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X axis for convoluted function

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dinesh kumar mohan
dinesh kumar mohan on 9 Oct 2020
Answered: David Goodmanson on 11 Oct 2020
I convoluted gamma distributed having x axis range from 1 to 100 (m=100) and normal distribution with x axis range from -25 to 24 (n=50). By using conv function in MATLAB I got m+n-1 = 149 values. How can I determine the corresponding X axis range, as I need corresponding x axis values for these 149 values obtained after convolution. I have attached the sample code for reference.
x= -25:1:24; x1 = 1:1:100;
normal = normpdf(x,0,1); gamma = gampdf(x1,20,2);
w = conv(gamma,normal);


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dinesh kumar mohan
dinesh kumar mohan on 10 Oct 2020
Sorry could you please elaborate. My question is what is the corresponding X axis for the convoluted function
Image Analyst
Image Analyst on 10 Oct 2020
The x axis will have as many elements as the sum of your two vector lengths minus 1, or 50+150-1 = 149. Where the "origin" is depends on what you're defining as your base function, liks Rik said.
Jeff Miller
Jeff Miller on 10 Oct 2020
Excuse me for possibly going off-topic here, but I wonder whether the 'conv' function actually does what the original poster (OP) wants.
In the context of probability distributions like the normal and gamma that were mentioned, a "convolution" is the distribution of a random variable that is formed by summing two other distributions. The attached figure shows some example probability density functions (pdfs). From left to right, the first shows the pdf of a normal random variable N, the second shows the pdf of a gamma G, and the third shows the pdf of the sum of N+G (assuming independence).
I wonder if the OP thinks that the w values computed by 'conv' represent the pdf values of N+G. If so, OP might be asking what the corresponding x values are (e.g., so that the convolution can be plotted). Now I haven't fully understood the relation between what 'conv' computes and these statistical "convolution" distributions, but they are clearly not the same.
So, back to the OP, are you actually trying to compute the pdf for the distribution of the sum of independent normal and gamma random variables?

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Answers (1)

David Goodmanson
David Goodmanson on 11 Oct 2020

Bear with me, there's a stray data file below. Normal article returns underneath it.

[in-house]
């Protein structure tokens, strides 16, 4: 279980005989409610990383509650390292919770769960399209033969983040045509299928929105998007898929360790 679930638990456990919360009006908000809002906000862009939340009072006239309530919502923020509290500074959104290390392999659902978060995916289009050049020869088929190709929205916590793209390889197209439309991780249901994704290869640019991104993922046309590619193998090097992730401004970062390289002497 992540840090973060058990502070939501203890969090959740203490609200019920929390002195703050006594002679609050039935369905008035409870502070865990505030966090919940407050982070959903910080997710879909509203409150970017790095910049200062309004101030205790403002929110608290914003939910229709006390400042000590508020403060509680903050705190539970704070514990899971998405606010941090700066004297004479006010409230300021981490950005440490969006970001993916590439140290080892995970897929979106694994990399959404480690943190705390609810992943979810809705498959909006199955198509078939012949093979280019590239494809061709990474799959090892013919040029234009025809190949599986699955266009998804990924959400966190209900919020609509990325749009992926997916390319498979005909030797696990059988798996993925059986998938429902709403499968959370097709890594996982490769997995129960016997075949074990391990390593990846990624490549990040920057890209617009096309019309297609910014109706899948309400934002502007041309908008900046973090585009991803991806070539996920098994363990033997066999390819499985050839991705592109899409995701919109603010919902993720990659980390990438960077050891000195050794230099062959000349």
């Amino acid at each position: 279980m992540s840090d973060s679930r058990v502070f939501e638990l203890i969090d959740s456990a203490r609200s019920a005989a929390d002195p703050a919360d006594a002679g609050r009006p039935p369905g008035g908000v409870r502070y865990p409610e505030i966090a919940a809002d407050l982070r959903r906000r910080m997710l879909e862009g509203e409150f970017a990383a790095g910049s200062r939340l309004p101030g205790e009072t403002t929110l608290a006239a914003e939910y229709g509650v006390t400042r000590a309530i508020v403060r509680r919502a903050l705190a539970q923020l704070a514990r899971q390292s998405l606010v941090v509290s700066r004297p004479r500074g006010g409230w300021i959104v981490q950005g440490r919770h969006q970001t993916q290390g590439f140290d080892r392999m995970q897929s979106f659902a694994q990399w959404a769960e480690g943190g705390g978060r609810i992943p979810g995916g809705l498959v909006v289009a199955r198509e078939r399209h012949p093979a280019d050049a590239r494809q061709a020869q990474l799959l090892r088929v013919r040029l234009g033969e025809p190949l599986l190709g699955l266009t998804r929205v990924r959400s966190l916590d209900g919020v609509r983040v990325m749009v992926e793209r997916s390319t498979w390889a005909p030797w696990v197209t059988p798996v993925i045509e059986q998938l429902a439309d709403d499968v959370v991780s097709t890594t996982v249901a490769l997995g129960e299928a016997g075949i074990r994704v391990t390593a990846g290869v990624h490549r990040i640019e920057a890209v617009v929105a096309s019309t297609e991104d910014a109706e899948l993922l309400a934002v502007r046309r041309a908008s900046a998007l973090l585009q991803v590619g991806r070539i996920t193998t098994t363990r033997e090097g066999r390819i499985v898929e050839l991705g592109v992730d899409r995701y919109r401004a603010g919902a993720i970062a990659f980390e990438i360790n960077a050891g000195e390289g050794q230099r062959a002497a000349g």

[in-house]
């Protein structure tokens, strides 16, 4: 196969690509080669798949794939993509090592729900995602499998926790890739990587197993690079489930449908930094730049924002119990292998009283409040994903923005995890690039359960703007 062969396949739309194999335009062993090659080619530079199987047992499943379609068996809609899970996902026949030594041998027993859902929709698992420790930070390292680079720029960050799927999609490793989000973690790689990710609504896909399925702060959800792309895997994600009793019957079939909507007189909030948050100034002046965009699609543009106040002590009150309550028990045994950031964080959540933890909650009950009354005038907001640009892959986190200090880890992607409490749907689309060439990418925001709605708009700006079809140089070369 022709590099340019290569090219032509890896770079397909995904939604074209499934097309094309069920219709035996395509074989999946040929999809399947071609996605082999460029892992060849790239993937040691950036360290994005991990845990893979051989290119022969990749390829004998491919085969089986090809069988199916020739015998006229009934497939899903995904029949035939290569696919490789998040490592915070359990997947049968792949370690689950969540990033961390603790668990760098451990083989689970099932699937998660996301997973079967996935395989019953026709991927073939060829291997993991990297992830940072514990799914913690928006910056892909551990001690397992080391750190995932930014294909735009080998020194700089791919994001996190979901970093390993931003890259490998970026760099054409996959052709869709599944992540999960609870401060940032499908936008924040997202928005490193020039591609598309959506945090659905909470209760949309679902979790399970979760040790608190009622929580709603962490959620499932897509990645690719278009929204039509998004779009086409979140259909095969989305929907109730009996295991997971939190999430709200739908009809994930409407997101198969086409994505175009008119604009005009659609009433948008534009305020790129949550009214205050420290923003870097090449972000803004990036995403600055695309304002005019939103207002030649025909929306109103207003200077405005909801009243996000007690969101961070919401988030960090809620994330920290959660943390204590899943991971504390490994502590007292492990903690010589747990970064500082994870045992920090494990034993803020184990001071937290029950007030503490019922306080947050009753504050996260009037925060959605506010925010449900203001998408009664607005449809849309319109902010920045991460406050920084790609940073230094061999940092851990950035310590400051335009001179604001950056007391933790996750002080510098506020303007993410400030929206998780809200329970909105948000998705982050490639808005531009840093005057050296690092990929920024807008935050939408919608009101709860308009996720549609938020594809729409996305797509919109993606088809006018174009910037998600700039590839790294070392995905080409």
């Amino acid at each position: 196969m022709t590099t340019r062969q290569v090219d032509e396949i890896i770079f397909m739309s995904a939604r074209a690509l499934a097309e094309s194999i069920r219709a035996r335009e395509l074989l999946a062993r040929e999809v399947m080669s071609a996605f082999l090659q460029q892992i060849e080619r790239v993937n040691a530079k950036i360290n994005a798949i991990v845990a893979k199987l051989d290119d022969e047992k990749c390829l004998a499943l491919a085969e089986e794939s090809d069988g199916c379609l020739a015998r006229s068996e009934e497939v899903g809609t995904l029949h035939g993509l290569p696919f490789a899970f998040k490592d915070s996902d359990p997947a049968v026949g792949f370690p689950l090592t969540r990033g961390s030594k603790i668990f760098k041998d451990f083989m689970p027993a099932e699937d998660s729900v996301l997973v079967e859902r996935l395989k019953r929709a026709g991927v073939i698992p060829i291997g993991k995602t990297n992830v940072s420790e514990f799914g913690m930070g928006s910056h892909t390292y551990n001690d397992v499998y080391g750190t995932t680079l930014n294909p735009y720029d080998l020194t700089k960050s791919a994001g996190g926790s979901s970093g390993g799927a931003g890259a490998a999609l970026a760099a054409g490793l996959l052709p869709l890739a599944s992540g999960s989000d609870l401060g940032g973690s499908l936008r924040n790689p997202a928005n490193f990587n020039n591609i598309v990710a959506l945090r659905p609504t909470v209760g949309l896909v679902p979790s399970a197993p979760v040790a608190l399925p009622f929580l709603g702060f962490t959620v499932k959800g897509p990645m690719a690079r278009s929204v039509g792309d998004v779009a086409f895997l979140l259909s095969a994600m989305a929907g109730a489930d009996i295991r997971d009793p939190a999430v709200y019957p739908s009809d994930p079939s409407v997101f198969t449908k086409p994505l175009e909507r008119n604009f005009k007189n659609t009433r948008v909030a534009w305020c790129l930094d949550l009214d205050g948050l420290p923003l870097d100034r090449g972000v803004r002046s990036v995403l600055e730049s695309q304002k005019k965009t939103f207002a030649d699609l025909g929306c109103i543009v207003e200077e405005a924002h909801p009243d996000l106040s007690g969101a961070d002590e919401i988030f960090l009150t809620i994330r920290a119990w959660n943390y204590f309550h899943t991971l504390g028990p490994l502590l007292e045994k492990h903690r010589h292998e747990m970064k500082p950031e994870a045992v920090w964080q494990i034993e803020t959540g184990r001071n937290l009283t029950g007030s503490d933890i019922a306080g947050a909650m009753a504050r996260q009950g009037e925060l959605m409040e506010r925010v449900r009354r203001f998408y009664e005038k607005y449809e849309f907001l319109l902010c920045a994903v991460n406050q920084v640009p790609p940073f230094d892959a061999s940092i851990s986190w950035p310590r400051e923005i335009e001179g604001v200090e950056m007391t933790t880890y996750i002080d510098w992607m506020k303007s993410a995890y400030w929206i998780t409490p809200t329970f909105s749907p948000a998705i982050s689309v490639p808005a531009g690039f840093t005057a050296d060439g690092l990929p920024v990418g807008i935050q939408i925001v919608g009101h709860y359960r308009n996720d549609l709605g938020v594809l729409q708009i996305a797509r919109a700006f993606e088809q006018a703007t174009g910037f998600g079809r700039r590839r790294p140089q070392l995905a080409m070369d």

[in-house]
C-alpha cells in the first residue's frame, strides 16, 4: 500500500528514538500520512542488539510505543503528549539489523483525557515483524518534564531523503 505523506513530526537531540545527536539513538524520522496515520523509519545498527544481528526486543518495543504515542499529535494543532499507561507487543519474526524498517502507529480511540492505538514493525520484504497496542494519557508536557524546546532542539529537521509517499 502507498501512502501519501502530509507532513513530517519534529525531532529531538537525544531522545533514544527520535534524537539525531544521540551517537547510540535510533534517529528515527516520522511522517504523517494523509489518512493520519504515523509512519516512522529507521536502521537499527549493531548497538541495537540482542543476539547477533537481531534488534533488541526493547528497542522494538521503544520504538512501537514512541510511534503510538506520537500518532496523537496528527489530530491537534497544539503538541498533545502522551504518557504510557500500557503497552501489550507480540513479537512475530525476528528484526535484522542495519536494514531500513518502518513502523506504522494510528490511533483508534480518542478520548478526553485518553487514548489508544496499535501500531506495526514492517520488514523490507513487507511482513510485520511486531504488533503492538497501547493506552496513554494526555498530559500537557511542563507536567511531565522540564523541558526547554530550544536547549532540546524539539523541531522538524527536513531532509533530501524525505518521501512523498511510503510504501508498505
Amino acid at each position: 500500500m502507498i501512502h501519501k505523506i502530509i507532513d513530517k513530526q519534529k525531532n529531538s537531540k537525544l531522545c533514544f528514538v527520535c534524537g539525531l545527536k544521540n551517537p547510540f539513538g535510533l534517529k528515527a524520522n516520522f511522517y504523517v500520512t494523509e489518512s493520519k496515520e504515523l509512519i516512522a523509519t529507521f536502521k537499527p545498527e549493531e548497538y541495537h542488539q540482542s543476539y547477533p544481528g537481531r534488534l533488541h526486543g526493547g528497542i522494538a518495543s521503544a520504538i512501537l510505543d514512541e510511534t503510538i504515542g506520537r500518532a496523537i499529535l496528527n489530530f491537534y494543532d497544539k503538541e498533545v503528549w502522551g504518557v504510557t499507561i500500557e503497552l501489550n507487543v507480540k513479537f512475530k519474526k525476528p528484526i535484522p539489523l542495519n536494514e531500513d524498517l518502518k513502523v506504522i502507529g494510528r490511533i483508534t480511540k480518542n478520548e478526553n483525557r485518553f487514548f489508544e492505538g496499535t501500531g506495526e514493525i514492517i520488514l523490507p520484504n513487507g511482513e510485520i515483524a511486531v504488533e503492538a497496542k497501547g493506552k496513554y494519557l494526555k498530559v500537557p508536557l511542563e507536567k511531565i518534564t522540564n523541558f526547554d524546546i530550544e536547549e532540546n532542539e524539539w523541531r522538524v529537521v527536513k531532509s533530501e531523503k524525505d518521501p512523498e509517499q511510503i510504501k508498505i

Hi dinesh,
Here is an example with two normal (gaussian) pdfs. Arrays x and f(x) describe one of them, and arrays y and g(y) describe the other. To make it general, x and y have different ranges and different number of total points, However, to keep things sensible each of the x and y arrays have the same spacing. The convolution of f and g, called fOg here, is a function fOg(z) of the array z. The key point is that the starting point of the z array is the sum of the starting points of the x and y arrays.
In this example, f(x) peaks at x = 5 and g(y) peaks at y = 9 so you would expect the convolution, which describes the pdf of (x+y), to peak at z = 14 which it does. (Since a gaussian is symmetric about the peak, the peak value and the mean value are the same. And the convolution of gaussians is still a gaussian). If the array limits of x and y are changed, the peak remains at z = 14 (unless the array boundaries start to crowd into the tails of the gaussians and make them not gaussians).
I didn't pay attention to normalization of the pdfs here since the main point is to describe the convolution position. However it should still be true that the integrals described in the last two lines are equal, which they are.
del = .001; % array spacing
xa = 1; % x array min, max
xb = 7;
nx = (xb-xa)/del; % number of x arrray intervals
x = xa + del*(0:nx);
f = exp(-5*(x-5).^2); % mean = 5
ya = 5; % y array min, max
yb = 12;
ny = (yb-ya)/del;
y = ya + del*(0:ny);
g = exp(-4*(y-9).^2); % mean = 9
fOg = conv(f,g)*del; % multiply by del so conv sum --> riemann integral
z = xa+ya+del*(0:nx+ny);
grid on
% these two normalization-type integrals should agree,
% even if none of the functions are normalize to 1


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